This assertion by Spengler arrested us at many in levels. As the German had said, even though it was clearly wrong, it did cast a stone in our mental pools setting off trains of thought waves. First, Spengler, unlike many other westerner thinkers closer to our time, did acknowledge the similarities between the Greco-Roman classical and Indian (i.e. Hindu) civilization in opposition to the “modern” western civilization in the Euro-American world with a Germanic epicenter. However, beyond this, he does not have much knowledge nor does he dwell much upon the Hindu civilization. As a result many of his sweeping generalizations are plain wrong or incomplete but still warrant further consideration and evaluation. After all even as a youth we had heard the famous western accusation: “Indians lack a sense of history”. Many years later when we were blithely whiling away our time on internet fora we heard the occasionally insightful malla rAjIva turn this around and make it a virtue: He declared that unlike the Abrahamists we are not “history-centric”. Hence, apparently we are not caught up with the linear thinking and the need to adhere to a single messiah or rasool as the pretAcharin-s and marUnmatta-s respectively do. And then, while seeking to enjoy strI-bhoga we instead found ourselves entangled in the notorious debate on the meaning of AnAditvaM of the shruti. Our interlocutor in addition to keeping us away from the yonirati declared that the thought process of the mumukShu Hindu was really time independent because the brahman was eternal and unchanging – time apparently truly belonged in the realm of avidyA which had to be discarded much as a worn out vesture. There was also that outrageous shrIlankan scientist, whom we heard in our youth, who declared that the Indian concept of time did not require one to care much for history because it was anyhow going to happen again – whether one being reborn over and over or events on the large scale of the whole yuga cycle. Hearing all of this we wondered after all if Spengler was right and there was not much place for temporal dynamics leave alone “world history” in our thought. Perhaps our own interest in such things was merely a grafted fancy, a western influence, much as horoscopic astrology in the past and cricket in our times.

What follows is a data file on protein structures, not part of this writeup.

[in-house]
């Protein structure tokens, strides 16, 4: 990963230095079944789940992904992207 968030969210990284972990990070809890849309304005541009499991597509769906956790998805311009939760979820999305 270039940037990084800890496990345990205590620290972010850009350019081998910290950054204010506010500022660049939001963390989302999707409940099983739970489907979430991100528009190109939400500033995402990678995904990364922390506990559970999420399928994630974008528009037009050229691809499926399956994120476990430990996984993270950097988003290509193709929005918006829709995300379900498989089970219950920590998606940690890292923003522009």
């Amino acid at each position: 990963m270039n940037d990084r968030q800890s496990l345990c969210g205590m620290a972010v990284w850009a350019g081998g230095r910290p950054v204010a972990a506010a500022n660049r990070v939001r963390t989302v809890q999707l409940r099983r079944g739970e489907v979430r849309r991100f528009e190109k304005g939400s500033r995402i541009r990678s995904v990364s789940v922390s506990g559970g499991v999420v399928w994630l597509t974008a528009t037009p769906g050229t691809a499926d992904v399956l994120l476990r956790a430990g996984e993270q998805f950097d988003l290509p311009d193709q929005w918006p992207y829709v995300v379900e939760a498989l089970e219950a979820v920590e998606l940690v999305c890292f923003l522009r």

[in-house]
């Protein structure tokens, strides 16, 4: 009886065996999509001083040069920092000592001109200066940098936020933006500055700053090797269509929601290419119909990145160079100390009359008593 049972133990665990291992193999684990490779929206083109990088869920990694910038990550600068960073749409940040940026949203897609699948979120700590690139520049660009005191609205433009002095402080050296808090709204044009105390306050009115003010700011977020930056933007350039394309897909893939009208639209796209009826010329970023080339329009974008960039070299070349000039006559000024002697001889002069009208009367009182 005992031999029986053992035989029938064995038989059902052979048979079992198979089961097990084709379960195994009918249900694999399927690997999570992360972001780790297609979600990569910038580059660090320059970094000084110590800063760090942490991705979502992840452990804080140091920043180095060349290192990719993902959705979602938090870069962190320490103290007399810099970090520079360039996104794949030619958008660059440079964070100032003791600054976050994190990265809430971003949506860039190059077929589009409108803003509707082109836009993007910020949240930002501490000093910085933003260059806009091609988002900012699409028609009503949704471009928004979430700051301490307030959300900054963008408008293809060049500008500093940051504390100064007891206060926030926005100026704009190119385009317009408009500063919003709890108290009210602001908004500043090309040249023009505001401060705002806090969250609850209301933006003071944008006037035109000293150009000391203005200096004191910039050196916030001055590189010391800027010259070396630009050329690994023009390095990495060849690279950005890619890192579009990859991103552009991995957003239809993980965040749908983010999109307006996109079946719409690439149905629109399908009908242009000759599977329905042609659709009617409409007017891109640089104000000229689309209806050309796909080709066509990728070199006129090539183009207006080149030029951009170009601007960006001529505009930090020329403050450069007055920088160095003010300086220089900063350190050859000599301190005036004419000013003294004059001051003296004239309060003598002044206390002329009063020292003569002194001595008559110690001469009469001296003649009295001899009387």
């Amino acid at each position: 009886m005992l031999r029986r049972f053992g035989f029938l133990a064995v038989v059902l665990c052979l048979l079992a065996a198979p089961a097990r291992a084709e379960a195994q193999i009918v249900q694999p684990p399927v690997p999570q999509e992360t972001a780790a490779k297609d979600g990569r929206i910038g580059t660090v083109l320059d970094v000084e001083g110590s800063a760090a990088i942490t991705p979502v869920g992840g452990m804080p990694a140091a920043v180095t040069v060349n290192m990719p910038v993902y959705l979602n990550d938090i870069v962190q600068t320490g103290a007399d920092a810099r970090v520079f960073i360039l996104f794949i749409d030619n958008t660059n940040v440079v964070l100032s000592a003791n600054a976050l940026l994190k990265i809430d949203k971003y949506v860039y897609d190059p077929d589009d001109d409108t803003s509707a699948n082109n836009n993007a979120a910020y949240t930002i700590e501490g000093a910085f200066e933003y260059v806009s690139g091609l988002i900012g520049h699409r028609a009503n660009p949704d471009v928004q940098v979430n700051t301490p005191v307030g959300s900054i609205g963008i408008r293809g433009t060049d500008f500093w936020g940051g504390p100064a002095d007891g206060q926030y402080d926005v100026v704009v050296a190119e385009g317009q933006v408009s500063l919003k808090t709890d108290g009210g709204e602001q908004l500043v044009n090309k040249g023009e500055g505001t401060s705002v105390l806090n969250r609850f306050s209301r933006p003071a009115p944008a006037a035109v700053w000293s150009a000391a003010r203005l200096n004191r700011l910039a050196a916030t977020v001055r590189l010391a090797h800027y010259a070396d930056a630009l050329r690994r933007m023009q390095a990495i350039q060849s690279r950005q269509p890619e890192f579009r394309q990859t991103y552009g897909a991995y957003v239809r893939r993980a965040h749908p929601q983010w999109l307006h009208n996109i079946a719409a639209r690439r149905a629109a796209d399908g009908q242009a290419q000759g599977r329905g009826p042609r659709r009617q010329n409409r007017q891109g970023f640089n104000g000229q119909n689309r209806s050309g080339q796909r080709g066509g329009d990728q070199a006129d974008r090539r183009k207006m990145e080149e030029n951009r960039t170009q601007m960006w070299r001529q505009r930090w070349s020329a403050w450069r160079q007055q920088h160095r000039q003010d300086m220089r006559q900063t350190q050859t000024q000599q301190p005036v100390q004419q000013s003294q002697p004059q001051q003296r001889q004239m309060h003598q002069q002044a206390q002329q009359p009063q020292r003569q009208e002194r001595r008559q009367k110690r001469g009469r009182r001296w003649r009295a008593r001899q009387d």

But clearly this was not the case – after all the first, very contemporary-looking, world history to our knowledge was the brainchild of the Mongols which was financed and executed by a multi-ethnic group of scholars employed by them. At that point in time none in the European world even a had smidgen of idea to create such a history. This we see as a natural outgrowth of ideas such as the “histories” of self and neighboring clans which were seen among various Eurasian peoples, including formulations like the dynasties of the pa~nchajanAH and ikShvAku-s among the Arya-s.
But going right to the bottom of it, i.e., the idea of time itself, things are rather different from Spengler or what our own compatriots think it to be.In the taittirIya AraNyaka we have the mantra:
kalA muhUrtAH kAShThAsh chaahotrAsh cha sarvavashaH |
ardhamAsA mAsA R^itavas saMvatsarash cha kalpantAM ||
Hindu tradition tells us that:
nimeShaiH pa~ncha-dashabhiH kASThA triMshat tu tAH kalAH |
triMshat kalAH muhUrtas tu triMshatA taiH manIShiNa aho-rAtram iti prAhuH || harivaMsha 1.8.3+4
15*nimeSha-s=kAShthA; 30* kAShthA=kalA; 30*kalA-s=muhUrta; 30*muhUrta-s= ahorAtra (the civil day).
Thus, the early Hindus at least ~3500 years ago already had divided the day into units going down to intervals comparable to a second. How did they measure fine divisions of time? After all the white indologists and their Japanese imitators would not grant our ancestors any capabilities beyond approximate discernment of gross intervals. The answer is by using the water-clocks. By 1300 BCE we know that the Hindus were definitely using water-clocks (evidence from vedA~Nga jyotiSha). In Egypt and Babylon the first evidence points to the period of around 1300-1400 BC. That the Hindus used one before that is suggested by the kAla-sUkta composed by our ancient clansmen:
pUrNaH kumbho .adhi kAla Ahitas taM vai pashyAmo bahudhA nu santam |
That kAla was so important in the Weltanschauung of the early Hindus is evident from the two sUkta composed by our ancient clansmen (AV-vulgate 19.53-54) wherein the above statement is found. The sUkta goes on to say:
teneShitaM tena jAtaM tad u tasmin pratiShThitam |
kAlo ha brahma bhUtvA bibharti parameShThinam || (AV 19.53.9)
In time the [universe] was emitted, by time [all that exists] came into being, and in time indeed [the universe] is contained. Time having verily having become brahma, holds up the primal station of existence.